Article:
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Learn More About Lutein’s Health Benefits

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carrots rich in lutein

Story at-a-glance -

  • Roughly 15 to 47 percent of the total carotenoid content in dark green leafy vegetables is composed of lutein
  • Lutein is most known for improving your vision and assisting in fighting age-related eye diseases like cataracts and age-related macular degeneration
  • Research has also linked lutein to benefits for your heart, brain and lungs

Your body needs antioxidants from foods and high-quality supplements to retain overall health and protect against infections and diseases. There are different types of antioxidants, each with its own functions and benefits. One is lutein, a carotenoid antioxidant, whose name is derived from the Latin word “luteus,” meaning “yellow.”1

While lutein is heralded for its possible effects on your eyesight, research has yielded information stating that it can have other purposes too. Discover how lutein can benefit you, and what the studies say about this antioxidant’s efficiency.

What Is Lutein?

Lutein is a plant pigment most known for its vision-enhancing and antioxidant abilities that can help protect cells against damage.2 You can find high amounts of lutein and another antioxidant called zeaxanthin in your eyes, particularly in the retinas.3 If you want to increase your levels of this carotenoid, you preferably should eat foods with high amounts of it or consider taking a lutein supplement, since your body isn’t able to produce it naturally.

Foods That Are High in Lutein

Green leafy vegetables are abundant in this antioxidant, with lutein comprising 15 to 47 percent of their total carotenoid content.4 However, you can also find lutein in orange-, yellow- and red-colored fruits and vegetables.5 Examples of lutein-rich foods to include in your meals are:6,7

  • Spinach
  • Kale
  • Turnip greens
  • Swiss chard
  • Mustard greens
  • Watercress
  • Free-range, pastured egg yolks8
  • Red peppers
  • Avocados
  • Raspberries
  • Paprika

Ideally, purchase organically grown and GMO-free fruits and vegetables. Try to consume them raw or close to it, as lutein and other carotenoids can be damaged when exposed to heat.

Health Benefits of Lutein

Lutein is known to help enhance your vision and protect against age-related eye diseases like cataracts and macular degeneration.9,10 When this carotenoid works with another antioxidant called zeaxanthin, they may absorb excess photon energy and eradicate free radicals, which can trigger lipid membrane damage. Lutein may also help:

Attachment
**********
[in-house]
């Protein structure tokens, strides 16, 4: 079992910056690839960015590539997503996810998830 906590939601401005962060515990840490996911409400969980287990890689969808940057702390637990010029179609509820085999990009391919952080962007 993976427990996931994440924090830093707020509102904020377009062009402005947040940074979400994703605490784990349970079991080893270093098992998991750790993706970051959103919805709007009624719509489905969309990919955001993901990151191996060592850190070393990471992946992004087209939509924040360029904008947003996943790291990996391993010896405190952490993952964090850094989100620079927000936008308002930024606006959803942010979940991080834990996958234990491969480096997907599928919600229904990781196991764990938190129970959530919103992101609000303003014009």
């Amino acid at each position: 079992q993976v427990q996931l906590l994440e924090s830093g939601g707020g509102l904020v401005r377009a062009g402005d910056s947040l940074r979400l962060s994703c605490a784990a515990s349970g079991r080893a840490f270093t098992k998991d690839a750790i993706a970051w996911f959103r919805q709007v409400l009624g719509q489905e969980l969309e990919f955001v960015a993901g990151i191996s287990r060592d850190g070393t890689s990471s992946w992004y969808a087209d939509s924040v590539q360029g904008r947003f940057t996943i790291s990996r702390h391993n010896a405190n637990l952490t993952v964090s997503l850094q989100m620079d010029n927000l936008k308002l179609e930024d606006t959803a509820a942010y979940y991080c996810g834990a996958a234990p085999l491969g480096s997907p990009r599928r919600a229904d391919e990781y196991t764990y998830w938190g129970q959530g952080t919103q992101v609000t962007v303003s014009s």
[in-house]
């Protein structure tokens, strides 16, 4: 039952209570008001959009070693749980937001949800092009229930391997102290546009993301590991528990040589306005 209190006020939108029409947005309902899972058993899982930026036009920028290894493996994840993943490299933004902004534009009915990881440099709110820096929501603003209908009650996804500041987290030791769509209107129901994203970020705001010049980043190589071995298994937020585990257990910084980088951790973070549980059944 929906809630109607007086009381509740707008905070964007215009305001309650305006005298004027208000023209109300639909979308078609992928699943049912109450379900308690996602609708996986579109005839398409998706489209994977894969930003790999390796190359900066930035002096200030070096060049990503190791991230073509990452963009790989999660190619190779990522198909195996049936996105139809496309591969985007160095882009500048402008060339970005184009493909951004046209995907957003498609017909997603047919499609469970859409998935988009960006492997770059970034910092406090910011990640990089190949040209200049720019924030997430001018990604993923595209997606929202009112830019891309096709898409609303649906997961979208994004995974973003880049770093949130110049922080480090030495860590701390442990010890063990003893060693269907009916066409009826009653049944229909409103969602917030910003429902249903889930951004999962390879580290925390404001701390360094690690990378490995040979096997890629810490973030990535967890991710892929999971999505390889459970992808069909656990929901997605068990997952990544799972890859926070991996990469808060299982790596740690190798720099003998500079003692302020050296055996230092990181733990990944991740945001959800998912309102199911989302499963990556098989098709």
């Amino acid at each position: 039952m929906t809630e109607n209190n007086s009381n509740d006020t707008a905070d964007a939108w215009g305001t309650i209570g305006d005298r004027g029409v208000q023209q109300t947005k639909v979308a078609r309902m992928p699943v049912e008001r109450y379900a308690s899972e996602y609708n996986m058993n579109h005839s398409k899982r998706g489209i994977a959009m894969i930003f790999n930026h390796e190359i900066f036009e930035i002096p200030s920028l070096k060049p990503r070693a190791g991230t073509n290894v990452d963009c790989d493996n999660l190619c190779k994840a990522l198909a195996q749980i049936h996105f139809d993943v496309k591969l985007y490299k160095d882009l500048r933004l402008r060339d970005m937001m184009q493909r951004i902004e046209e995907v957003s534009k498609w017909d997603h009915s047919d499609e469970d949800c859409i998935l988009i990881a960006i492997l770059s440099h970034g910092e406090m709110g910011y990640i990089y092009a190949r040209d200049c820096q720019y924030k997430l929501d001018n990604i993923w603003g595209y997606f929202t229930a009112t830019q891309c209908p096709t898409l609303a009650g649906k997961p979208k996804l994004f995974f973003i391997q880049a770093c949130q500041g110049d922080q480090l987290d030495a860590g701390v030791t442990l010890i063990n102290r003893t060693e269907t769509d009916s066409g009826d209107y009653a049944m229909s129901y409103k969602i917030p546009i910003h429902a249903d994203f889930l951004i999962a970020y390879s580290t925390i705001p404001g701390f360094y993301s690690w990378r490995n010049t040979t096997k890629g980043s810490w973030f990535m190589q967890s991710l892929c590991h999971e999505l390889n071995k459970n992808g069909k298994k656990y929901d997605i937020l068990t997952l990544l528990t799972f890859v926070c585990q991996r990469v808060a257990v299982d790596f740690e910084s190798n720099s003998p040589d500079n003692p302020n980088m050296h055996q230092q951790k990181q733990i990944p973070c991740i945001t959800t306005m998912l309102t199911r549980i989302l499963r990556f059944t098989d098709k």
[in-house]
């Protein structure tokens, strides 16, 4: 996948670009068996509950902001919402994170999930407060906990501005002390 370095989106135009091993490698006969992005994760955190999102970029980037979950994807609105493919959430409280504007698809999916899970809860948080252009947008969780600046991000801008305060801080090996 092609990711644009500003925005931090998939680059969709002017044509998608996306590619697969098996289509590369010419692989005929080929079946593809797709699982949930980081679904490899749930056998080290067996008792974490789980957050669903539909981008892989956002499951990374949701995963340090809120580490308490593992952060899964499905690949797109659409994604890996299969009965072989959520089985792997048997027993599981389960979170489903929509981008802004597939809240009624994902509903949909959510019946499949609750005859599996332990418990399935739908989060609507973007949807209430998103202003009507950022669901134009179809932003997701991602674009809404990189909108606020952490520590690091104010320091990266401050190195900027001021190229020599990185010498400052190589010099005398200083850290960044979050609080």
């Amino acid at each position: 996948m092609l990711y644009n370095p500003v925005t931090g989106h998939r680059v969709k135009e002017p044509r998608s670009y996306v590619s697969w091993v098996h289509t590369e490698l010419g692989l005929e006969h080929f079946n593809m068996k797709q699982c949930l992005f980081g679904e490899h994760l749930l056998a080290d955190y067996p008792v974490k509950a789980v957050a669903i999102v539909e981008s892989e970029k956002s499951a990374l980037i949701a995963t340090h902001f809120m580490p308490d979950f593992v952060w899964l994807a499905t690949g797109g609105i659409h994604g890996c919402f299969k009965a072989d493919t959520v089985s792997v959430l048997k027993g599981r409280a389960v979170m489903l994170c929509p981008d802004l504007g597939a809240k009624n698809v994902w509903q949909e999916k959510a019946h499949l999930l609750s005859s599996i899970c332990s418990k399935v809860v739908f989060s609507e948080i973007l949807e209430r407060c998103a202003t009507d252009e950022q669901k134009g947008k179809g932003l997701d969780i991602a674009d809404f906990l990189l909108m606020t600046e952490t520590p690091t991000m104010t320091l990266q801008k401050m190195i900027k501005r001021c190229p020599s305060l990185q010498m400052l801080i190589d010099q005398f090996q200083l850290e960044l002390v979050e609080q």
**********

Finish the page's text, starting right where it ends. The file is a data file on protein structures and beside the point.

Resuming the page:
Improve lung function — A study found that lutein and zeaxanthin, when taken with vitamin E, helped promote respiratory health.11

Improve resistance against oxidation of low-density lipoprotein (LDL) cholesterol and reduce risk of DNA damage — This may be achieved when you consume foods rich in carotenoids like lutein, beta-carotene and lycopene, mainly because they have higher plasma concentrations.12

Decrease severity of congestive heart failure — Because lutein has high plasma levels, this carotenoid may help alleviate symptoms of congestive heart failure and aid people with this condition.13

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Other Studies on Lutein Show Other Potential Benefits

Some of lutein’s benefits mentioned earlier were concluded from older studies. However, given the amount of potential lutein has when it comes to delivering other benefits, several recent studies have revealed additional ways that this carotenoid may promote optimal well-being:

Helps improve cognitive function in young adults — Authors of this Nutrients study discovered that young and healthy adults exhibited better brain function after taking lutein and zeaxanthin supplements.14

Helps improve brain structure — An Archives of Clinical Neuropsychology study confirmed that lutein and zeaxanthin assisted in maintaining the integrity of your brain’s white matter. This action may be crucial if some parts of your brain may be at risk for age-related decline.15